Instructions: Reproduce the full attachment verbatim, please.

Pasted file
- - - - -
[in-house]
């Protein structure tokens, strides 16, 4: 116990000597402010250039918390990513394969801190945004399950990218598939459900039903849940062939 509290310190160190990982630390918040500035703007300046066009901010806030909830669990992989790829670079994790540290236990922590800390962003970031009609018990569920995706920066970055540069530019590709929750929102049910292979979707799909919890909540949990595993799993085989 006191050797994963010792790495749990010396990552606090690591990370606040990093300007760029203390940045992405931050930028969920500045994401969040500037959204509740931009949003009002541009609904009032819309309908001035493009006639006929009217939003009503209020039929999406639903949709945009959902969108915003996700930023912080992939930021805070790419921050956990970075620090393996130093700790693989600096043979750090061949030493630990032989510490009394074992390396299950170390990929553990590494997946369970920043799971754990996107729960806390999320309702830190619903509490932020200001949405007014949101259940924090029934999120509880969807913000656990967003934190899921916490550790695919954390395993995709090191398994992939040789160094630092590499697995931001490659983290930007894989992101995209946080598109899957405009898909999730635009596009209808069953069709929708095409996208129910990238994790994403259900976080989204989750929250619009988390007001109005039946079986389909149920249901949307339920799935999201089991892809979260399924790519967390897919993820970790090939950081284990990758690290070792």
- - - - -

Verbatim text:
[in-house]
């Protein structure tokens, strides 16, 4: 116990000597402010250039918390990513394969801190945004399950990218598939459900039903849940062939 509290310190160190990982630390918040500035703007300046066009901010806030909830669990992989790829670079994790540290236990922590800390962003970031009609018990569920995706920066970055540069530019590709929750929102049910292979979707799909919890909540949990595993799993085989 006191050797994963010792790495749990010396990552606090690591990370606040990093300007760029203390940045992405931050930028969920500045994401969040500037959204509740931009949003009002541009609904009032819309309908001035493009006639006929009217939003009503209020039929999406639903949709945009959902969108915003996700930023912080992939930021805070790419921050956990970075620090393996130093700790693989600096043979750090061949030493630990032989510490009394074992390396299950170390990929553990590494997946369970920043799971754990996107729960806390999320309702830190619903509490932020200001949405007014949101259940924090029934999120509880969807913000656990967003934190899921916490550790695919954390395993995709090191398994992939040789160094630092590499697995931001490659983290930007894989992101995209946080598109899957405009898909999730635009596009209808069953069709929708095409996208129910990238994790994403259900976080989204989750929250619009988390007001109005039946079986389909149920249901949307339920799935999201089991892809979260399924790519967390897919993820970790090939950081284990990758690290070792």